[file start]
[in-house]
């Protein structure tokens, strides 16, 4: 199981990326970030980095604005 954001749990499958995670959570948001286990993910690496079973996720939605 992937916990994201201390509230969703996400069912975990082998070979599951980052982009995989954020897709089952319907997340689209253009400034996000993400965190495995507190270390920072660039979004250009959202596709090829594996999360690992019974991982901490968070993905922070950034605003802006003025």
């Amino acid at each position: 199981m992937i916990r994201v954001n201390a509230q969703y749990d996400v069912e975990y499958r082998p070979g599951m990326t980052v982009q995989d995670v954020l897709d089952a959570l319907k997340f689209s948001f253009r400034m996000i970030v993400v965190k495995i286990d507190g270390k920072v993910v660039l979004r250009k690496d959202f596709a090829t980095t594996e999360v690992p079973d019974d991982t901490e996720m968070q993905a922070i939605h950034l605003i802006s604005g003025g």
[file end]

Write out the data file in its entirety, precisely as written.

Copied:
[in-house]
């Protein structure tokens, strides 16, 4: 199981990326970030980095604005 954001749990499958995670959570948001286990993910690496079973996720939605 992937916990994201201390509230969703996400069912975990082998070979599951980052982009995989954020897709089952319907997340689209253009400034996000993400965190495995507190270390920072660039979004250009959202596709090829594996999360690992019974991982901490968070993905922070950034605003802006003025």
């Amino acid at each position: 199981m992937i916990r994201v954001n201390a509230q969703y749990d996400v069912e975990y499958r082998p070979g599951m990326t980052v982009q995989d995670v954020l897709d089952a959570l319907k997340f689209s948001f253009r400034m996000i970030v993400v965190k495995i286990d507190g270390k920072v993910v660039l979004r250009k690496d959202f596709a090829t980095t594996e999360v690992p079973d019974d991982t901490e996720m968070q993905a922070i939605h950034l605003i802006s604005g003025g």